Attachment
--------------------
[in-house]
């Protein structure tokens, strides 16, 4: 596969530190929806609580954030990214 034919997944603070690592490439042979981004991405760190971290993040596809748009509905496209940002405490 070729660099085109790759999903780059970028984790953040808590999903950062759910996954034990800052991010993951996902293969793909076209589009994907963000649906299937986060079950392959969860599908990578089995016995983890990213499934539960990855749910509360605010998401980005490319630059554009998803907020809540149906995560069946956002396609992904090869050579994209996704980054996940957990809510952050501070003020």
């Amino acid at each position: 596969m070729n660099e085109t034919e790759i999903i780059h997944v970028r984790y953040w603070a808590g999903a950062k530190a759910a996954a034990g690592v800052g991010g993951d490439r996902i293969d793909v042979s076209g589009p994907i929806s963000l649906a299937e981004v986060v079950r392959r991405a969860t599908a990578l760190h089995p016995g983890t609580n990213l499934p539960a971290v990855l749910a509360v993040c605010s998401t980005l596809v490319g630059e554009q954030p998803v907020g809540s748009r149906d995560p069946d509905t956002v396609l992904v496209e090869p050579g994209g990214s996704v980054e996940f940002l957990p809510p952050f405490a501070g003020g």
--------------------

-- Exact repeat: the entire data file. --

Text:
[in-house]
């Protein structure tokens, strides 16, 4: 596969530190929806609580954030990214 034919997944603070690592490439042979981004991405760190971290993040596809748009509905496209940002405490 070729660099085109790759999903780059970028984790953040808590999903950062759910996954034990800052991010993951996902293969793909076209589009994907963000649906299937986060079950392959969860599908990578089995016995983890990213499934539960990855749910509360605010998401980005490319630059554009998803907020809540149906995560069946956002396609992904090869050579994209996704980054996940957990809510952050501070003020």
């Amino acid at each position: 596969m070729n660099e085109t034919e790759i999903i780059h997944v970028r984790y953040w603070a808590g999903a950062k530190a759910a996954a034990g690592v800052g991010g993951d490439r996902i293969d793909v042979s076209g589009p994907i929806s963000l649906a299937e981004v986060v079950r392959r991405a969860t599908a990578l760190h089995p016995g983890t609580n990213l499934p539960a971290v990855l749910a509360v993040c605010s998401t980005l596809v490319g630059e554009q954030p998803v907020g809540s748009r149906d995560p069946d509905t956002v396609l992904v496209e090869p050579g994209g990214s996704v980054e996940f940002l957990p809510p952050f405490a501070g003020g």